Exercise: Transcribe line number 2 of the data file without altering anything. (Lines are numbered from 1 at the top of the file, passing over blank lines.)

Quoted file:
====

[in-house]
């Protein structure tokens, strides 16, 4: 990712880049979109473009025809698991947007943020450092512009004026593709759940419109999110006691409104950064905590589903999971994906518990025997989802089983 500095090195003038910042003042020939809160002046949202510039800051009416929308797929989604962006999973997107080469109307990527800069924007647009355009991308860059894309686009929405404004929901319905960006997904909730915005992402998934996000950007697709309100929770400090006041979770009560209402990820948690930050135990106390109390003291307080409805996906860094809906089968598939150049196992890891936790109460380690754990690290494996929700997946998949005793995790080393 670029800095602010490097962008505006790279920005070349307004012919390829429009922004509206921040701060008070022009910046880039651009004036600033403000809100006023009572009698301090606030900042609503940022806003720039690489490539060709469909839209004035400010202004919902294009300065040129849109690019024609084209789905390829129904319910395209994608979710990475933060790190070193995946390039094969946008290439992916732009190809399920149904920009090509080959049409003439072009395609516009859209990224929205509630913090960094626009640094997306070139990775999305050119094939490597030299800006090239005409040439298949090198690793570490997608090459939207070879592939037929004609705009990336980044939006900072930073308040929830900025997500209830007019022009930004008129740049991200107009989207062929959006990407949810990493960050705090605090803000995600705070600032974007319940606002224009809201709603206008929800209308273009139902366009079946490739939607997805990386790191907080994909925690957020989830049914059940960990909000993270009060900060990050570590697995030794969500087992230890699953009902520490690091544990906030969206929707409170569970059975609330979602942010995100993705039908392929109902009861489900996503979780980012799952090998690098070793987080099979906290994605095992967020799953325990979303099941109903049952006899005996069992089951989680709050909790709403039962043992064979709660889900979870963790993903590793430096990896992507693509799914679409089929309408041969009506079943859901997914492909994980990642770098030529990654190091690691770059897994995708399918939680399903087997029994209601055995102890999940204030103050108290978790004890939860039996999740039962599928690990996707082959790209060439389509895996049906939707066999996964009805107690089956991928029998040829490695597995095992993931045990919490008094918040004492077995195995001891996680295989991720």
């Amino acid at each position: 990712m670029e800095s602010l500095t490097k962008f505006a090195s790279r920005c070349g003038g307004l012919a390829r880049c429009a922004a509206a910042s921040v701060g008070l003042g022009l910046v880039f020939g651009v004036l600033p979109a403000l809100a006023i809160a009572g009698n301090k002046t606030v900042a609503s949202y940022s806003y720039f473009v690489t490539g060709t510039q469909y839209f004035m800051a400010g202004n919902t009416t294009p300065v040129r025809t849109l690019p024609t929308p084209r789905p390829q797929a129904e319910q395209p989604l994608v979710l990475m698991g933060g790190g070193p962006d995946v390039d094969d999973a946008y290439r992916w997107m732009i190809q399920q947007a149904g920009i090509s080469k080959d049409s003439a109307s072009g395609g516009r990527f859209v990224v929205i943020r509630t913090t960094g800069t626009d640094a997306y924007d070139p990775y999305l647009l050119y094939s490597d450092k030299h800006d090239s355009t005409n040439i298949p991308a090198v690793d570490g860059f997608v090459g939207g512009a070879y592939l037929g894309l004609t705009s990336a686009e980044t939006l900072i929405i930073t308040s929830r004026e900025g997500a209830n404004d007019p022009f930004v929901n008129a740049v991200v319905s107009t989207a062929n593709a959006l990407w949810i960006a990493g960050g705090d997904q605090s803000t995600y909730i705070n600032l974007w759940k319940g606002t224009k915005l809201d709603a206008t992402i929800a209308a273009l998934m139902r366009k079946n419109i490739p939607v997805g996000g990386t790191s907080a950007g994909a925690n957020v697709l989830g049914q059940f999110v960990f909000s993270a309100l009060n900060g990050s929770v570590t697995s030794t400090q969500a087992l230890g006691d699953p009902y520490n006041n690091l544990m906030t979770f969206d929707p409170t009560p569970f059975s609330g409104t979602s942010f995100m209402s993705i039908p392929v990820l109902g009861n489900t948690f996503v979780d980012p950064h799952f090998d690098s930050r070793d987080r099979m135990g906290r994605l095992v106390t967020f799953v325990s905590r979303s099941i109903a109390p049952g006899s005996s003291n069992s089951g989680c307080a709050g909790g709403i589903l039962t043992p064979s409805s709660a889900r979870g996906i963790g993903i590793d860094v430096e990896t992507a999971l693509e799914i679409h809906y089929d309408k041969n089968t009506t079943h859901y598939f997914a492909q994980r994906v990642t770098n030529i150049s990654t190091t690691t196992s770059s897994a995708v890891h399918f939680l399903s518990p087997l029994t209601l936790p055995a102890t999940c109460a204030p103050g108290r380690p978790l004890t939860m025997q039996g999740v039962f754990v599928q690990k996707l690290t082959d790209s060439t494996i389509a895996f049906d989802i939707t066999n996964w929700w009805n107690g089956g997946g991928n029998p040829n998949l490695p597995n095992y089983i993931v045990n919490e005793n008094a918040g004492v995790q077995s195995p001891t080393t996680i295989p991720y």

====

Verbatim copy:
């Protein structure tokens, strides 16, 4: 990712880049979109473009025809698991947007943020450092512009004026593709759940419109999110006691409104950064905590589903999971994906518990025997989802089983 500095090195003038910042003042020939809160002046949202510039800051009416929308797929989604962006999973997107080469109307990527800069924007647009355009991308860059894309686009929405404004929901319905960006997904909730915005992402998934996000950007697709309100929770400090006041979770009560209402990820948690930050135990106390109390003291307080409805996906860094809906089968598939150049196992890891936790109460380690754990690290494996929700997946998949005793995790080393 670029800095602010490097962008505006790279920005070349307004012919390829429009922004509206921040701060008070022009910046880039651009004036600033403000809100006023009572009698301090606030900042609503940022806003720039690489490539060709469909839209004035400010202004919902294009300065040129849109690019024609084209789905390829129904319910395209994608979710990475933060790190070193995946390039094969946008290439992916732009190809399920149904920009090509080959049409003439072009395609516009859209990224929205509630913090960094626009640094997306070139990775999305050119094939490597030299800006090239005409040439298949090198690793570490997608090459939207070879592939037929004609705009990336980044939006900072930073308040929830900025997500209830007019022009930004008129740049991200107009989207062929959006990407949810990493960050705090605090803000995600705070600032974007319940606002224009809201709603206008929800209308273009139902366009079946490739939607997805990386790191907080994909925690957020989830049914059940960990909000993270009060900060990050570590697995030794969500087992230890699953009902520490690091544990906030969206929707409170569970059975609330979602942010995100993705039908392929109902009861489900996503979780980012799952090998690098070793987080099979906290994605095992967020799953325990979303099941109903049952006899005996069992089951989680709050909790709403039962043992064979709660889900979870963790993903590793430096990896992507693509799914679409089929309408041969009506079943859901997914492909994980990642770098030529990654190091690691770059897994995708399918939680399903087997029994209601055995102890999940204030103050108290978790004890939860039996999740039962599928690990996707082959790209060439389509895996049906939707066999996964009805107690089956991928029998040829490695597995095992993931045990919490008094918040004492077995195995001891996680295989991720």